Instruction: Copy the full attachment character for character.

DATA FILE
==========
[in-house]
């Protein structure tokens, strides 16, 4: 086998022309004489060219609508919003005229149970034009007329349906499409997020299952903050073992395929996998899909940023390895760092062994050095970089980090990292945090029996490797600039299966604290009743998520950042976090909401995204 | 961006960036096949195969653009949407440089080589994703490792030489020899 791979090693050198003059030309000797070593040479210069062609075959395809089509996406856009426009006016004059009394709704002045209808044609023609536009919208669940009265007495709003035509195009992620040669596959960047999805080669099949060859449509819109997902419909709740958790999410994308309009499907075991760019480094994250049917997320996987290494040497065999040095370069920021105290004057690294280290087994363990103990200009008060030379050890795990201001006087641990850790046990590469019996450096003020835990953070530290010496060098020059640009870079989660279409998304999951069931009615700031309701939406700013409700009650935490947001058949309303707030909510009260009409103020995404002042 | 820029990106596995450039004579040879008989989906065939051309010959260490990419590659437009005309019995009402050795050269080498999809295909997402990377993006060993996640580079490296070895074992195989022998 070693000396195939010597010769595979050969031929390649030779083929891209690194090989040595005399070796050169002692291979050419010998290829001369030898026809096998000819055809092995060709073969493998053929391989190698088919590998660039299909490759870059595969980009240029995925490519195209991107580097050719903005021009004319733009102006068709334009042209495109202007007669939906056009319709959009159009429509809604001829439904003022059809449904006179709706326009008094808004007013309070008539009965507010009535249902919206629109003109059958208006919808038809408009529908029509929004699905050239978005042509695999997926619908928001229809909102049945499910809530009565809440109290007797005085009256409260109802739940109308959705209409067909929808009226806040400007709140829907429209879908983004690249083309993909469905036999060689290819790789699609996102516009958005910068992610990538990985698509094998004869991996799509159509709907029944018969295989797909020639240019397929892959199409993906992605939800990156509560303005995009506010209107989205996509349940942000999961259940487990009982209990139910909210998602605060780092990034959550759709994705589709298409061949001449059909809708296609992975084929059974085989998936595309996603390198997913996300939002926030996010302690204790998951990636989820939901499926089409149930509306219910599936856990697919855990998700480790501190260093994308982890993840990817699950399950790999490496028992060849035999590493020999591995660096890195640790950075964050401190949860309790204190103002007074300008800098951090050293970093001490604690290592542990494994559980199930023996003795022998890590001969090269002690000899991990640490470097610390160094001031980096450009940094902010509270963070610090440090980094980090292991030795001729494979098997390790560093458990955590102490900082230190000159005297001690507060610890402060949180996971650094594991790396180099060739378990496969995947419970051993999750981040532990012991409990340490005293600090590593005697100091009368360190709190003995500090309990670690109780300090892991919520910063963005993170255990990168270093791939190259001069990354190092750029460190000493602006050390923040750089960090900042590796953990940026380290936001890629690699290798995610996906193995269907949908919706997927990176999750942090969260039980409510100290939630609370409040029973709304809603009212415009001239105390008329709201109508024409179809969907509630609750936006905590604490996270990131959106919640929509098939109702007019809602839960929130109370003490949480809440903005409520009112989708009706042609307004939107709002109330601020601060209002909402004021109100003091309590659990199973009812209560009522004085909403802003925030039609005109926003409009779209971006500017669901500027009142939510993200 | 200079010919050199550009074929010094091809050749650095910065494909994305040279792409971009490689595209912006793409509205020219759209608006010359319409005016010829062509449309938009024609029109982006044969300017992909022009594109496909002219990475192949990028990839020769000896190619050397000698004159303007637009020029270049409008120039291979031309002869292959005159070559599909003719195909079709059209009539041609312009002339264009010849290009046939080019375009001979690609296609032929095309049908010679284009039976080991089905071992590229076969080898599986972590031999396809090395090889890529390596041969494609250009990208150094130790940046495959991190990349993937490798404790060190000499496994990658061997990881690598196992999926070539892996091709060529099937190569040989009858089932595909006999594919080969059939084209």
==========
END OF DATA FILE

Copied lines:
[in-house]
């Protein structure tokens, strides 16, 4: 086998022309004489060219609508919003005229149970034009007329349906499409997020299952903050073992395929996998899909940023390895760092062994050095970089980090990292945090029996490797600039299966604290009743998520950042976090909401995204 | 961006960036096949195969653009949407440089080589994703490792030489020899 791979090693050198003059030309000797070593040479210069062609075959395809089509996406856009426009006016004059009394709704002045209808044609023609536009919208669940009265007495709003035509195009992620040669596959960047999805080669099949060859449509819109997902419909709740958790999410994308309009499907075991760019480094994250049917997320996987290494040497065999040095370069920021105290004057690294280290087994363990103990200009008060030379050890795990201001006087641990850790046990590469019996450096003020835990953070530290010496060098020059640009870079989660279409998304999951069931009615700031309701939406700013409700009650935490947001058949309303707030909510009260009409103020995404002042 | 820029990106596995450039004579040879008989989906065939051309010959260490990419590659437009005309019995009402050795050269080498999809295909997402990377993006060993996640580079490296070895074992195989022998 070693000396195939010597010769595979050969031929390649030779083929891209690194090989040595005399070796050169002692291979050419010998290829001369030898026809096998000819055809092995060709073969493998053929391989190698088919590998660039299909490759870059595969980009240029995925490519195209991107580097050719903005021009004319733009102006068709334009042209495109202007007669939906056009319709959009159009429509809604001829439904003022059809449904006179709706326009008094808004007013309070008539009965507010009535249902919206629109003109059958208006919808038809408009529908029509929004699905050239978005042509695999997926619908928001229809909102049945499910809530009565809440109290007797005085009256409260109802739940109308959705209409067909929808009226806040400007709140829907429209879908983004690249083309993909469905036999060689290819790789699609996102516009958005910068992610990538990985698509094998004869991996799509159509709907029944018969295989797909020639240019397929892959199409993906992605939800990156509560303005995009506010209107989205996509349940942000999961259940487990009982209990139910909210998602605060780092990034959550759709994705589709298409061949001449059909809708296609992975084929059974085989998936595309996603390198997913996300939002926030996010302690204790998951990636989820939901499926089409149930509306219910599936856990697919855990998700480790501190260093994308982890993840990817699950399950790999490496028992060849035999590493020999591995660096890195640790950075964050401190949860309790204190103002007074300008800098951090050293970093001490604690290592542990494994559980199930023996003795022998890590001969090269002690000899991990640490470097610390160094001031980096450009940094902010509270963070610090440090980094980090292991030795001729494979098997390790560093458990955590102490900082230190000159005297001690507060610890402060949180996971650094594991790396180099060739378990496969995947419970051993999750981040532990012991409990340490005293600090590593005697100091009368360190709190003995500090309990670690109780300090892991919520910063963005993170255990990168270093791939190259001069990354190092750029460190000493602006050390923040750089960090900042590796953990940026380290936001890629690699290798995610996906193995269907949908919706997927990176999750942090969260039980409510100290939630609370409040029973709304809603009212415009001239105390008329709201109508024409179809969907509630609750936006905590604490996270990131959106919640929509098939109702007019809602839960929130109370003490949480809440903005409520009112989708009706042609307004939107709002109330601020601060209002909402004021109100003091309590659990199973009812209560009522004085909403802003925030039609005109926003409009779209971006500017669901500027009142939510993200 | 200079010919050199550009074929010094091809050749650095910065494909994305040279792409971009490689595209912006793409509205020219759209608006010359319409005016010829062509449309938009024609029109982006044969300017992909022009594109496909002219990475192949990028990839020769000896190619050397000698004159303007637009020029270049409008120039291979031309002869292959005159070559599909003719195909079709059209009539041609312009002339264009010849290009046939080019375009001979690609296609032929095309049908010679284009039976080991089905071992590229076969080898599986972590031999396809090395090889890529390596041969494609250009990208150094130790940046495959991190990349993937490798404790060190000499496994990658061997990881690598196992999926070539892996091709060529099937190569040989009858089932595909006999594919080969059939084209």